Values and rights, rule of law, security
#TheFutureIsYours Looking after citizens’ freedoms
Restart after decades of crisis: The Conference on the Future of Europe
This is a cooperation event with the Young European Federalists Bavaria More than a decade ago, the Treaty of Lisbon entered into force, also to better reflect the enlargement rounds at that time. However, much has changed since 2009, to which the EU has so far found insufficient responses. One Member State has passed through Brexit, in other countries the EU and liberal democracy are under pressure from authoritarian tendencies. Last but not least, asylum policy continues to be a symbol of growing conflict in the EU, which affects people who are particularly in need of EU protection and assistance. So the question arises, where do we want to go with the EU after the euro crisis, the dispute over the humanitarian treatment of refugees and the Brexit crisis? What reforms do we need to make the EU fit for peace and prosperity for the next decades? How can we further strengthen democracy at European level and with what goal? Do we need and want the United States of Europe? And what do all these considerations mean for the candidate countries, especially in the Western Balkans, but possibly also for other countries? Sign up and discuss with us! We look forward to your ideas.
Event reportWhat should the future of the European Union look like? This question was discussed by EU citizens at the event "Restart after decades of crisis: The Conference on the Future of Europe", organised jointly by the Friedrich Naumann Foundation for Freedom and the Young European Federalist Bavaria. Thomas Hacker, President of the Thomas Dehler Foundation, Clara Föller, Federal Chairman of the Young European Federalists and Dr. Manuel Müller, Senior Researcher at the Institute for European Politics in Berlin, exchanged views with citizens on possible reforms to strengthen democracy in Europe and orchestrate the enlargement process of the European Union. Where does Europe end geographically and politically? More than a decade ago, the Treaty of Lisbon entered into force, also to better reflect the enlargement rounds at that time. However, much has changed since 2009, to which the EU has so far found insufficient responses: One Member State has passed through Brexit, in other countries the EU and liberal democracy are under pressure from authoritarian tendencies. This raises questions about the necessary EU reforms for the coming years to strengthen democracy at European level and its importance for EU candidate countries. Against the background of the continued attractiveness of EU membership for countries in the European neighbourhood, the event focused on enlargement process. A majority consensus was the need for a concrete perspective for the countries, provided that they complied with the list of measures. However, it was critical to make EU accession dependent on whether institutional reforms have been undertaken in the European Union. This could lead to averting states and destabilising trends in the European neighbourhood. Strengthening European Democracy What is needed for a stronger European democracy? The consensus among the participants in the discussion was reforms such as the right of initiative for the European Parliament — which was long overdue. The same applies to reforms that ensure better enforcement of European law, in particular the protection of fundamental rights and the rule of law. The establishment of transnational lists was controversially discussed. Participants stressed the benefits of transnational lists, such as strengthening the relevance of European parties by forcing national member parties to agree on a common list in transnational negotiations. At the same time, however, the participants pointed out that the protection of the representation of smaller states would be more difficult because there was a risk that voters would give preference to candidates from their own country, simply because they were more familiar with them. This would result in a structural disadvantage for candidates from smaller Member States. However, it has been unanimously recognised that transnational lists can contribute to strengthening the European public sphere. Transnational lists would also counter the EU’s often lamented democratic deficit. In this context, the personality of Ursula von der Leyen was criticised. The fact that she was elected President of the Commission in 2019, although she did not run as President in the European elections, shows the dominance of the Member States over Parliament. This must be prevented in the future. This includes the need to strengthen Parliament’s role in relation to the Commission. A reduction in the Commission was also strongly supported by the participants in the discussion, together with an amendment to the EU Treaties to facilitate the enlargement of the EU.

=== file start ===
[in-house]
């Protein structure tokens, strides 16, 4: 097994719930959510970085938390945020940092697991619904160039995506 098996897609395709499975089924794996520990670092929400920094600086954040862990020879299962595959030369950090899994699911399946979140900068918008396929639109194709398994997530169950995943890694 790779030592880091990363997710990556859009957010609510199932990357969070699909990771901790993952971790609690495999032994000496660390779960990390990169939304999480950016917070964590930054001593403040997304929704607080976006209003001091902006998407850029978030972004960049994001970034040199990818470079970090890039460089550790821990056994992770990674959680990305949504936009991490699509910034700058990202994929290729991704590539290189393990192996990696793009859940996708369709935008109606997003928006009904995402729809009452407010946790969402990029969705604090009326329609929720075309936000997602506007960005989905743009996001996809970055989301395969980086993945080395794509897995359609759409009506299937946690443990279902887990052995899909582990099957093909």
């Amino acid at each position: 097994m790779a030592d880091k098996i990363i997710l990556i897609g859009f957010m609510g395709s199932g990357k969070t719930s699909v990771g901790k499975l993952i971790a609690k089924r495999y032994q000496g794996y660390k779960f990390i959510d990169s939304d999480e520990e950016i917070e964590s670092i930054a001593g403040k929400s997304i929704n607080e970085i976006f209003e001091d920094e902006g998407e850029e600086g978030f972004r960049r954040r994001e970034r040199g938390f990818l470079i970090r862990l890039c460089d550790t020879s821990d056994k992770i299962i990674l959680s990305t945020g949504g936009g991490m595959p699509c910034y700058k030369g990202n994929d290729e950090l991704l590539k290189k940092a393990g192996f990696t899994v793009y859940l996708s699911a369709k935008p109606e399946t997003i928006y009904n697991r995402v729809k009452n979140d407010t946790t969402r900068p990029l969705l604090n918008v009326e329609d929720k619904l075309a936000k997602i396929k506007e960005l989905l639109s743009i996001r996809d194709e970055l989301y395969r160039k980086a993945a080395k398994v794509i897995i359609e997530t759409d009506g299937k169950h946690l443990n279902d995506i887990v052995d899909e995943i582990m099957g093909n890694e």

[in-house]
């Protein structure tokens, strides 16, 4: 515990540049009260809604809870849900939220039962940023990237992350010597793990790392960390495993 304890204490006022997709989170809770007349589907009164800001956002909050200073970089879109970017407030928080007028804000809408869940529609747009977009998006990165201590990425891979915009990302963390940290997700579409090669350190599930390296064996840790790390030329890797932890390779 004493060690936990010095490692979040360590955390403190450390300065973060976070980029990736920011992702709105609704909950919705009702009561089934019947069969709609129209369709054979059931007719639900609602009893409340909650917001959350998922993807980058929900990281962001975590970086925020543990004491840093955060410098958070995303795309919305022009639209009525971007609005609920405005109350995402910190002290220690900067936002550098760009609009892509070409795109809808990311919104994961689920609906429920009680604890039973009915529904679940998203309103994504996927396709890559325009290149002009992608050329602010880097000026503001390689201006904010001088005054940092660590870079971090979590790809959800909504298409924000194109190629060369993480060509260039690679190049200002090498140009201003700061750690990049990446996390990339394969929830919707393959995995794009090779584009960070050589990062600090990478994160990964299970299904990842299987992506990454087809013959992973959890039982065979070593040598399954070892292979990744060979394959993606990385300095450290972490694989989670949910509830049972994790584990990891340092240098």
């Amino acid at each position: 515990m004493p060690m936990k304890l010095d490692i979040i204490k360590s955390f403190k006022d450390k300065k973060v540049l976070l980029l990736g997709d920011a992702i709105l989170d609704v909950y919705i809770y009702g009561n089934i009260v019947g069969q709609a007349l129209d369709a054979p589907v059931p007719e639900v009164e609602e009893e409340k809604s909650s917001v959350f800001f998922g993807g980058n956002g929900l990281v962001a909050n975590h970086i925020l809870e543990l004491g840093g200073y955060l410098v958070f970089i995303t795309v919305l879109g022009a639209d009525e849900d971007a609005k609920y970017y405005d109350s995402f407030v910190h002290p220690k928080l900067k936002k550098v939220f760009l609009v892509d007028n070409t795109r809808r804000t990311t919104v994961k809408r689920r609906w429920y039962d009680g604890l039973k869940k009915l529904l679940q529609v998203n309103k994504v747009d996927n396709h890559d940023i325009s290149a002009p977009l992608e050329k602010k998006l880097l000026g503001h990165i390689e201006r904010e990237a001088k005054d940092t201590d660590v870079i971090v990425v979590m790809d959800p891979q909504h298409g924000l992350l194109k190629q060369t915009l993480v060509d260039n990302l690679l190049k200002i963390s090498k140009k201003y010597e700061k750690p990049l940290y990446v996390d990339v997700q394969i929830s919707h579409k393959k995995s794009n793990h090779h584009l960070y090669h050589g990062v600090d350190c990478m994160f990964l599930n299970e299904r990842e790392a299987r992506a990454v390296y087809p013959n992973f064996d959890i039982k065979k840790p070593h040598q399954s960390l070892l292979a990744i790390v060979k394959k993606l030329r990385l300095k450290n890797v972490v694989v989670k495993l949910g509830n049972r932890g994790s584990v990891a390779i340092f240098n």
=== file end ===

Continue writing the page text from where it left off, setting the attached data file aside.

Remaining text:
Report inappropriate content
Is this content inappropriate?